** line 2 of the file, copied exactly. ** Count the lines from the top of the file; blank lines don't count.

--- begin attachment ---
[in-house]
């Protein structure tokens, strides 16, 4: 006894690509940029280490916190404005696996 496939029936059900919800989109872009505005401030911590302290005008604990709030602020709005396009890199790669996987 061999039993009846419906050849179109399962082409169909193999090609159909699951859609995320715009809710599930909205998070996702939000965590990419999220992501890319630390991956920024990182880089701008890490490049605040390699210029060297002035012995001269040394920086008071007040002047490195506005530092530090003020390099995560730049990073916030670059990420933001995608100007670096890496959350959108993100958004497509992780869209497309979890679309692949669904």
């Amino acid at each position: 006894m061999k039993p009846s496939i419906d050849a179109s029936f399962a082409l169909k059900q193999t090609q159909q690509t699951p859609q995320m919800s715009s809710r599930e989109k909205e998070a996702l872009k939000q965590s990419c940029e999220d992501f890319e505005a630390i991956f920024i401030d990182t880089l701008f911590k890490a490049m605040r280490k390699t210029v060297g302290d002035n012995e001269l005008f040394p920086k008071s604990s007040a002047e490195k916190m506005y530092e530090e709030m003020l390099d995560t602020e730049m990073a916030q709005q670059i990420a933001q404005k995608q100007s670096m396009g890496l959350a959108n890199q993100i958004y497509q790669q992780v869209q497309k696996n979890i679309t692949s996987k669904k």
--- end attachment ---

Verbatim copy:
């Protein structure tokens, strides 16, 4: 006894690509940029280490916190404005696996 496939029936059900919800989109872009505005401030911590302290005008604990709030602020709005396009890199790669996987 061999039993009846419906050849179109399962082409169909193999090609159909699951859609995320715009809710599930909205998070996702939000965590990419999220992501890319630390991956920024990182880089701008890490490049605040390699210029060297002035012995001269040394920086008071007040002047490195506005530092530090003020390099995560730049990073916030670059990420933001995608100007670096890496959350959108993100958004497509992780869209497309979890679309692949669904």